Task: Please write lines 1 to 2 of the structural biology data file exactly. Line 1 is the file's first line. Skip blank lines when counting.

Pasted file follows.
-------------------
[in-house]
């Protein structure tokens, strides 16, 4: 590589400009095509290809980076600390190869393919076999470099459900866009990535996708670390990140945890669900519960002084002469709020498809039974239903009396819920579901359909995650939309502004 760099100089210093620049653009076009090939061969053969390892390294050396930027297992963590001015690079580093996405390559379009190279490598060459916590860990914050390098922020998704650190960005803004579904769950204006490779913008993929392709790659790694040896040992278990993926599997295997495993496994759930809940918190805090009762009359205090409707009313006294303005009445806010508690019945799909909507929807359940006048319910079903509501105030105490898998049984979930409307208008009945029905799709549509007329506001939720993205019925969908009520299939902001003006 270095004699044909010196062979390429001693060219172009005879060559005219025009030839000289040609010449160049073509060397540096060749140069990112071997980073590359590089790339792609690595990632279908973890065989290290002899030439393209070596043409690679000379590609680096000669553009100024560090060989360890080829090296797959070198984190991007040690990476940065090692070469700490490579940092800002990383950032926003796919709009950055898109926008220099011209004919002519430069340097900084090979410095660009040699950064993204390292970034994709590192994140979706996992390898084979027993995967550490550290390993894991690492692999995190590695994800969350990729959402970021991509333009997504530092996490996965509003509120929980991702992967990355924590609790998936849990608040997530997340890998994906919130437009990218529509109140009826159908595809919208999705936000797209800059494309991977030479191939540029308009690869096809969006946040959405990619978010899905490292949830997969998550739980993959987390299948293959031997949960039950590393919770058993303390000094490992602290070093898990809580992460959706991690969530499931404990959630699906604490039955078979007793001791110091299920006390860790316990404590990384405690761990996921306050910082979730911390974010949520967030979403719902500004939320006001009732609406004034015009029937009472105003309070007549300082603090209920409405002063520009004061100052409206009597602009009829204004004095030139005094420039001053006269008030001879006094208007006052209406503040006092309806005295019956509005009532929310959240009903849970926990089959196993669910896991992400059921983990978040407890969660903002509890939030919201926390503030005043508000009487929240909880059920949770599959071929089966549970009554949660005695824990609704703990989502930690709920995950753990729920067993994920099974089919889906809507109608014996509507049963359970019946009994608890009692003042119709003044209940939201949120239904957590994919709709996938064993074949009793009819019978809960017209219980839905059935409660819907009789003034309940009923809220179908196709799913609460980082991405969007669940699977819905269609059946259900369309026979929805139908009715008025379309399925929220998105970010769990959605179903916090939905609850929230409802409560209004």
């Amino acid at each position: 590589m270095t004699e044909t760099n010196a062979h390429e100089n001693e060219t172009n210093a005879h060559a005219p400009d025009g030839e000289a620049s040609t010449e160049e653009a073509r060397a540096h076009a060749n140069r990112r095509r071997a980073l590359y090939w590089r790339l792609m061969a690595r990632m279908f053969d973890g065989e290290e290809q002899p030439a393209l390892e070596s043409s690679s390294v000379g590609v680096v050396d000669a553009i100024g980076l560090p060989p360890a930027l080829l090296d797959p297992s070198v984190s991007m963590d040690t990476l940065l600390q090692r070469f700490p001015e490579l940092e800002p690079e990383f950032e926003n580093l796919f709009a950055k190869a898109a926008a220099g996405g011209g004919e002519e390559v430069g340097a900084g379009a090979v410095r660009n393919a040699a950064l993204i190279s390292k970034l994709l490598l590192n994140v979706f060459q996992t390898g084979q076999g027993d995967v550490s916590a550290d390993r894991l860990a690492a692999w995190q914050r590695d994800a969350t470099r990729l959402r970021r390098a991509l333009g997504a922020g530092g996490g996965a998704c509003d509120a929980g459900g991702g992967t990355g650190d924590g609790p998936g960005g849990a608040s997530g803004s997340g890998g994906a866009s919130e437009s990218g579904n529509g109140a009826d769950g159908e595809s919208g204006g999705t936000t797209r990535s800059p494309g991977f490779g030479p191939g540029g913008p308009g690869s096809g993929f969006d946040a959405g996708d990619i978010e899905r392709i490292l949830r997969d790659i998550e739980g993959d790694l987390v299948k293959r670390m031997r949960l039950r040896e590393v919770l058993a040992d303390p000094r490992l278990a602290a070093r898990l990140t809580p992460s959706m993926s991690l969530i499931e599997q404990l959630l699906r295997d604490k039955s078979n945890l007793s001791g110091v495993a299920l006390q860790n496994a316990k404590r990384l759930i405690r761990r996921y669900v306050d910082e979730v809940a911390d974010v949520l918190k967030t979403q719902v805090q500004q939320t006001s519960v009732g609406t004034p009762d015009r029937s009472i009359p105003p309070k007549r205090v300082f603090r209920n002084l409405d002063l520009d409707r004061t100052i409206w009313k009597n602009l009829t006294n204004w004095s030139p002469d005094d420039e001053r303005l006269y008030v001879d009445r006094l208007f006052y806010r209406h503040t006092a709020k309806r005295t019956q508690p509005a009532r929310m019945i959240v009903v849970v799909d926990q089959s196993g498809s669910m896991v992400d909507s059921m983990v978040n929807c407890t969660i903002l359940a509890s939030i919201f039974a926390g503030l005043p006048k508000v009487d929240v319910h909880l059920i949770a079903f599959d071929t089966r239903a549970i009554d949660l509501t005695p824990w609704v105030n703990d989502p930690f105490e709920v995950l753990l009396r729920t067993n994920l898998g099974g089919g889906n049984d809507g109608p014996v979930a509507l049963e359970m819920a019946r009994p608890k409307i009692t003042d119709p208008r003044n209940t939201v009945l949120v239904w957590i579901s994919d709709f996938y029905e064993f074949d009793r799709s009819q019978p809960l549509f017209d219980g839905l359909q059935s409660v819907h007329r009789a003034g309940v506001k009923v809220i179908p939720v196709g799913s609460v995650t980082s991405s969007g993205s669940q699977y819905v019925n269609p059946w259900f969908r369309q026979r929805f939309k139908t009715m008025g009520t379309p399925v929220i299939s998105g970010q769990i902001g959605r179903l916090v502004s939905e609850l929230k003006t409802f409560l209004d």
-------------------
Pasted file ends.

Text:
[in-house]
């Protein structure tokens, strides 16, 4: 590589400009095509290809980076600390190869393919076999470099459900866009990535996708670390990140945890669900519960002084002469709020498809039974239903009396819920579901359909995650939309502004 760099100089210093620049653009076009090939061969053969390892390294050396930027297992963590001015690079580093996405390559379009190279490598060459916590860990914050390098922020998704650190960005803004579904769950204006490779913008993929392709790659790694040896040992278990993926599997295997495993496994759930809940918190805090009762009359205090409707009313006294303005009445806010508690019945799909909507929807359940006048319910079903509501105030105490898998049984979930409307208008009945029905799709549509007329506001939720993205019925969908009520299939902001003006 270095004699044909010196062979390429001693060219172009005879060559005219025009030839000289040609010449160049073509060397540096060749140069990112071997980073590359590089790339792609690595990632279908973890065989290290002899030439393209070596043409690679000379590609680096000669553009100024560090060989360890080829090296797959070198984190991007040690990476940065090692070469700490490579940092800002990383950032926003796919709009950055898109926008220099011209004919002519430069340097900084090979410095660009040699950064993204390292970034994709590192994140979706996992390898084979027993995967550490550290390993894991690492692999995190590695994800969350990729959402970021991509333009997504530092996490996965509003509120929980991702992967990355924590609790998936849990608040997530997340890998994906919130437009990218529509109140009826159908595809919208999705936000797209800059494309991977030479191939540029308009690869096809969006946040959405990619978010899905490292949830997969998550739980993959987390299948293959031997949960039950590393919770058993303390000094490992602290070093898990809580992460959706991690969530499931404990959630699906604490039955078979007793001791110091299920006390860790316990404590990384405690761990996921306050910082979730911390974010949520967030979403719902500004939320006001009732609406004034015009029937009472105003309070007549300082603090209920409405002063520009004061100052409206009597602009009829204004004095030139005094420039001053006269008030001879006094208007006052209406503040006092309806005295019956509005009532929310959240009903849970926990089959196993669910896991992400059921983990978040407890969660903002509890939030919201926390503030005043508000009487929240909880059920949770599959071929089966549970009554949660005695824990609704703990989502930690709920995950753990729920067993994920099974089919889906809507109608014996509507049963359970019946009994608890009692003042119709003044209940939201949120239904957590994919709709996938064993074949009793009819019978809960017209219980839905059935409660819907009789003034309940009923809220179908196709799913609460980082991405969007669940699977819905269609059946259900369309026979929805139908009715008025379309399925929220998105970010769990959605179903916090939905609850929230409802409560209004």